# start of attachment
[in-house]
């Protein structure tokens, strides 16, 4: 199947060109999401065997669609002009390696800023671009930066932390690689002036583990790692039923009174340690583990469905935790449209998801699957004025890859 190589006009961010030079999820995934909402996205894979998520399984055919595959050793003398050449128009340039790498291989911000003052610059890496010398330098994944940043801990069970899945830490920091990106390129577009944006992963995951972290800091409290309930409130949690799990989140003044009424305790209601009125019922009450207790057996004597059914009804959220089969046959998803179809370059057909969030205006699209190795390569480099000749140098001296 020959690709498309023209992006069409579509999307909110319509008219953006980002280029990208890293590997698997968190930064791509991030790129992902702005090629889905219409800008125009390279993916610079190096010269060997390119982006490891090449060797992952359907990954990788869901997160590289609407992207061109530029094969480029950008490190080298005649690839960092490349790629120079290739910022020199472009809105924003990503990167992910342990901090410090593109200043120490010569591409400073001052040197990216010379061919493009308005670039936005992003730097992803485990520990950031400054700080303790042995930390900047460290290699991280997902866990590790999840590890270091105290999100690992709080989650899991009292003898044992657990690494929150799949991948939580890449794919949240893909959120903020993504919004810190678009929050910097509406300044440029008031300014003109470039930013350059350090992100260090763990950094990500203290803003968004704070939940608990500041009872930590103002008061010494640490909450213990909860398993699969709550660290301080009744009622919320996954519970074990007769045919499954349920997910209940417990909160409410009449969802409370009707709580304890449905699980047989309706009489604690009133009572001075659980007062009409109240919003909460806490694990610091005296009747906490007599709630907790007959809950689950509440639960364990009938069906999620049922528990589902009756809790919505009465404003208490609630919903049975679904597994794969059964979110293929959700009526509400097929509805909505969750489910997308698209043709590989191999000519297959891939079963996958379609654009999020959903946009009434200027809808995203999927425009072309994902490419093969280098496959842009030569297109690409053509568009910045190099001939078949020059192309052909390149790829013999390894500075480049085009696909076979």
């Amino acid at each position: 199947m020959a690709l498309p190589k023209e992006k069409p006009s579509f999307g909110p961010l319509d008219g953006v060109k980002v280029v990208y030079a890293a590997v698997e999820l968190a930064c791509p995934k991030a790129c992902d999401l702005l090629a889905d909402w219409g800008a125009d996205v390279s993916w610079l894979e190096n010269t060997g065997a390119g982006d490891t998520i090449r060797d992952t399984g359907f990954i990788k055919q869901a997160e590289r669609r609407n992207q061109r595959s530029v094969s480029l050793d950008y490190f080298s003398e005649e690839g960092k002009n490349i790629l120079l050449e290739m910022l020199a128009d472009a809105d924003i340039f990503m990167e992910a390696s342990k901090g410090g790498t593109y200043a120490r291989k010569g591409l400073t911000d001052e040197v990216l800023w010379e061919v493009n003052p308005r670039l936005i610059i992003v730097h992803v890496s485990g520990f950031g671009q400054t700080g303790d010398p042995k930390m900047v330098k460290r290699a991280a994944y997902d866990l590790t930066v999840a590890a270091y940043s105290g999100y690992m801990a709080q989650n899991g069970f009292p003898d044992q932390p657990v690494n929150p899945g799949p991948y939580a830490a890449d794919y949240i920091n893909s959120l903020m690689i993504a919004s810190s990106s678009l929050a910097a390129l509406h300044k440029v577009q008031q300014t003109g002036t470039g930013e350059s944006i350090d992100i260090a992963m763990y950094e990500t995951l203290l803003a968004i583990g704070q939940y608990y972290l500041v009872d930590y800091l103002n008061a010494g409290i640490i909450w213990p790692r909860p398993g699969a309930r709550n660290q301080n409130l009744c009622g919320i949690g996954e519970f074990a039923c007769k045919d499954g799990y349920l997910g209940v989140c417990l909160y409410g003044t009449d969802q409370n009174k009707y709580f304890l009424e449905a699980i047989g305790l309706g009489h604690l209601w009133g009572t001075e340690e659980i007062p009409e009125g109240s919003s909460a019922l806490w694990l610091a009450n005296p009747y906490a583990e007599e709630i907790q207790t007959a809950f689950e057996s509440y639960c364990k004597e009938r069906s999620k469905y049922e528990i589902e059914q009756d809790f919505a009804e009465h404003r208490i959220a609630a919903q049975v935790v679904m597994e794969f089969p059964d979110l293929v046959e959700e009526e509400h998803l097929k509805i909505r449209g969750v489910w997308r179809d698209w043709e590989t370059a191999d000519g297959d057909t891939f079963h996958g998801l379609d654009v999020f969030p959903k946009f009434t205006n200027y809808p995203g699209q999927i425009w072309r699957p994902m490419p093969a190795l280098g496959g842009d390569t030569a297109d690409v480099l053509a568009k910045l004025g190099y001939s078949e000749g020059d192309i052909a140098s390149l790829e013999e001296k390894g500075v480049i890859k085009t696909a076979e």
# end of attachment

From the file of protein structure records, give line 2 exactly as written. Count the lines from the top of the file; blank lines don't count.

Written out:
């Protein structure tokens, strides 16, 4: 199947060109999401065997669609002009390696800023671009930066932390690689002036583990790692039923009174340690583990469905935790449209998801699957004025890859 190589006009961010030079999820995934909402996205894979998520399984055919595959050793003398050449128009340039790498291989911000003052610059890496010398330098994944940043801990069970899945830490920091990106390129577009944006992963995951972290800091409290309930409130949690799990989140003044009424305790209601009125019922009450207790057996004597059914009804959220089969046959998803179809370059057909969030205006699209190795390569480099000749140098001296 020959690709498309023209992006069409579509999307909110319509008219953006980002280029990208890293590997698997968190930064791509991030790129992902702005090629889905219409800008125009390279993916610079190096010269060997390119982006490891090449060797992952359907990954990788869901997160590289609407992207061109530029094969480029950008490190080298005649690839960092490349790629120079290739910022020199472009809105924003990503990167992910342990901090410090593109200043120490010569591409400073001052040197990216010379061919493009308005670039936005992003730097992803485990520990950031400054700080303790042995930390900047460290290699991280997902866990590790999840590890270091105290999100690992709080989650899991009292003898044992657990690494929150799949991948939580890449794919949240893909959120903020993504919004810190678009929050910097509406300044440029008031300014003109470039930013350059350090992100260090763990950094990500203290803003968004704070939940608990500041009872930590103002008061010494640490909450213990909860398993699969709550660290301080009744009622919320996954519970074990007769045919499954349920997910209940417990909160409410009449969802409370009707709580304890449905699980047989309706009489604690009133009572001075659980007062009409109240919003909460806490694990610091005296009747906490007599709630907790007959809950689950509440639960364990009938069906999620049922528990589902009756809790919505009465404003208490609630919903049975679904597994794969059964979110293929959700009526509400097929509805909505969750489910997308698209043709590989191999000519297959891939079963996958379609654009999020959903946009009434200027809808995203999927425009072309994902490419093969280098496959842009030569297109690409053509568009910045190099001939078949020059192309052909390149790829013999390894500075480049085009696909076979």